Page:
2. Create Webhook Using GraphQL

Next, navigate to the Notify dashboard.

At the GraphQL section, click + Create Webhook.

The page will redirect to the GraphQL query playground, where the webhook can be fine-tuned to fetch specific data from the blockchain.

📘

For the simplification of the tutorial, webhook verification is not implemented.

Always verify the webhooks that interact with your dapp.

Approval events are emitted when an owner of a Non-Fungible Token (NFT) or ERC-20 token delegates control to another smart contract or wallet to control the designated NFT token ID or ERC-20 token amount.

The addresses of the smart contracts that will be queried can be found via Opensea or Coinmarketcap.

📘

There is also an NFT Activity section in the Notify menu.

The NFT Activity function will not work for the tutorial because it is pre-programmed to track only transfers of NFT tokens.

By using only Transfer events, data is incomplete.

The power of Custom Webhooks resides in its flexible customization options, allowing one to track any event from any smart contract.

Since the block is the main source of Ethereum Virtual Machine (EVM) data, all queries begin with it.

The webhook will return all the transactions in which an Approval event is emitted after an approve() function call.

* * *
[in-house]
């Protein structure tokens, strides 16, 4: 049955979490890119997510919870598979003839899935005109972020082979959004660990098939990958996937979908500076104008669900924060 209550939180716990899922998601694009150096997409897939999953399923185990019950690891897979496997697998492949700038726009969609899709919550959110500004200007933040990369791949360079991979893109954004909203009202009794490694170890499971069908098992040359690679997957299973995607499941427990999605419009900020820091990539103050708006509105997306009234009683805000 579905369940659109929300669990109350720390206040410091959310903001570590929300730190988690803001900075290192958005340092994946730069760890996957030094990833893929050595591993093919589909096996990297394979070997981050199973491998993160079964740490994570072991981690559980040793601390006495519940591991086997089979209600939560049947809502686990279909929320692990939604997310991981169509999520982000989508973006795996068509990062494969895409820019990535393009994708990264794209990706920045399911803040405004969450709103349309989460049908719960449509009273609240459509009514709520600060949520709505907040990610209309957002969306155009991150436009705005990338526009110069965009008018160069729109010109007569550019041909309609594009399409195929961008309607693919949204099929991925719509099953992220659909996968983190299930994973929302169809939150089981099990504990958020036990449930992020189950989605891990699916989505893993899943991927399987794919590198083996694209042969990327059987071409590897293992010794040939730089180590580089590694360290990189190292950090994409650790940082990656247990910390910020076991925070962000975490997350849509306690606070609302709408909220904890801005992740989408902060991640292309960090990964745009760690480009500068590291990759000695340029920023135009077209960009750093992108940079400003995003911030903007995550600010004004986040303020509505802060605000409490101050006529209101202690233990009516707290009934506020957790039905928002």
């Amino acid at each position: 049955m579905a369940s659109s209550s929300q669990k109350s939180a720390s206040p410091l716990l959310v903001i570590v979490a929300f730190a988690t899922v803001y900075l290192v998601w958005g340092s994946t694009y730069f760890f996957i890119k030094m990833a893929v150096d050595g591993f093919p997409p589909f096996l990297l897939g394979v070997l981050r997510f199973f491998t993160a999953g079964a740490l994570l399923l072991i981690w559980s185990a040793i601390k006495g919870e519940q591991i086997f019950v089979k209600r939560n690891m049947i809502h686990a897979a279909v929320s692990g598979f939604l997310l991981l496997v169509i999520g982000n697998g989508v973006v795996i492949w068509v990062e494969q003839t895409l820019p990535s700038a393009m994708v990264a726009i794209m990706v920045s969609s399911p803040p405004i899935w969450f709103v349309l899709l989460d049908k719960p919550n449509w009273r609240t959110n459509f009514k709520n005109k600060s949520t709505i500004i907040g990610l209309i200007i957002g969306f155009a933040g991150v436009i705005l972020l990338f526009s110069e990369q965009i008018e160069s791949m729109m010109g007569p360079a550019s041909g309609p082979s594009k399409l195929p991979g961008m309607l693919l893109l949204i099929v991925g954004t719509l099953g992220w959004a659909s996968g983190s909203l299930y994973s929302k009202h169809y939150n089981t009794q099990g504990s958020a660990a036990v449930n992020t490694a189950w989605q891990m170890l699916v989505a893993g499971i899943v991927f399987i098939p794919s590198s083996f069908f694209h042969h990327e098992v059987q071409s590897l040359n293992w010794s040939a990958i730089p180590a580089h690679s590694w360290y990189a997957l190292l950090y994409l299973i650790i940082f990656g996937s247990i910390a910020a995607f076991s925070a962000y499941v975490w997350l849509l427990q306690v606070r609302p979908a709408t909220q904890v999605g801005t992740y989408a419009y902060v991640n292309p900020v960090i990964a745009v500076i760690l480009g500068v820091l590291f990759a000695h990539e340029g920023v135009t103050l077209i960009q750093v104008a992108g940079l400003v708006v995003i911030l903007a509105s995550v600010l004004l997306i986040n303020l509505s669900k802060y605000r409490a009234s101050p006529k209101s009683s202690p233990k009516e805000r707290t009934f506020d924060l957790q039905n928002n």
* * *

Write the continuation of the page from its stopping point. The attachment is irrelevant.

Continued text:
After that, it will send the information via a POST request to the Express server.

Both NFT and ERC smart contracts emit an Approval event when the approve() function is called.

In the GraphQL playground, delete the placeholder code and paste the following:

{
  block (hash:"0x3673628d8e04b43299e8e704f873a0ce6c1405cde1e3137ad515d442c9a2143f") {
    logs(filter: {addresses: ["0xBC4CA0EdA7647A8aB7C2061c2E118A18a936f13D"], topics: ["0x8c5be1e5ebec7d5bd14f71427d1e84f3dd0314c0f7b2291e5b200ac8c7c3b925"]}) {
      transaction {
        hash
        index
        from {
          address
        }
        to {
          address
        }
        maxFeePerGas
        maxPriorityFeePerGas
        gasUsed
        cumulativeGasUsed
        effectiveGasPrice
        logs {
          topics
        }
        type
        status
            }
    }
  }
}

For more information, read our guide that explains Ethereum logs. Here is the Etherscan link for the address.


3. Configure the Webhook URL

Next, configure the webhook URL.

This is the address through which the webhook will submit the queried information to the server.

In the VSCode terminal, used to initialize ngrok, find and copy the forwarding link.